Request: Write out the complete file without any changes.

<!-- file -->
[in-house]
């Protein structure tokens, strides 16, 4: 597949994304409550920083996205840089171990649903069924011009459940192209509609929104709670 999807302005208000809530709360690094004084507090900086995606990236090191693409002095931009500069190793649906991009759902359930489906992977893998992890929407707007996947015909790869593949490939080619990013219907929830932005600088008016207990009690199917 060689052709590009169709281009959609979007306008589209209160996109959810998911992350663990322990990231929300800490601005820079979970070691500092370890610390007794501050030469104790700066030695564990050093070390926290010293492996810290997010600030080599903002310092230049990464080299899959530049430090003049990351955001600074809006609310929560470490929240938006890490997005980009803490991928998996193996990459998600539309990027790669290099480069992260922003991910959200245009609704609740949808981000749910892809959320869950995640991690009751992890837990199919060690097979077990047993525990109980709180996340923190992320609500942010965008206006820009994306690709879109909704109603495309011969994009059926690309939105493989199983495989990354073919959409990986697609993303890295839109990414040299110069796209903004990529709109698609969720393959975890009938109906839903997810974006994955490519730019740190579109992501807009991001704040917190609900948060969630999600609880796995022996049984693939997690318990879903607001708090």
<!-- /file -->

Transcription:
[in-house]
């Protein structure tokens, strides 16, 4: 597949994304409550920083996205840089171990649903069924011009459940192209509609929104709670 999807302005208000809530709360690094004084507090900086995606990236090191693409002095931009500069190793649906991009759902359930489906992977893998992890929407707007996947015909790869593949490939080619990013219907929830932005600088008016207990009690199917 060689052709590009169709281009959609979007306008589209209160996109959810998911992350663990322990990231929300800490601005820079979970070691500092370890610390007794501050030469104790700066030695564990050093070390926290010293492996810290997010600030080599903002310092230049990464080299899959530049430090003049990351955001600074809006609310929560470490929240938006890490997005980009803490991928998996193996990459998600539309990027790669290099480069992260922003991910959200245009609704609740949808981000749910892809959320869950995640991690009751992890837990199919060690097979077990047993525990109980709180996340923190992320609500942010965008206006820009994306690709879109909704109603495309011969994009059926690309939105493989199983495989990354073919959409990986697609993303890295839109990414040299110069796209903004990529709109698609969720393959975890009938109906839903997810974006994955490519730019740190579109992501807009991001704040917190609900948060969630999600609880796995022996049984693939997690318990879903607001708090």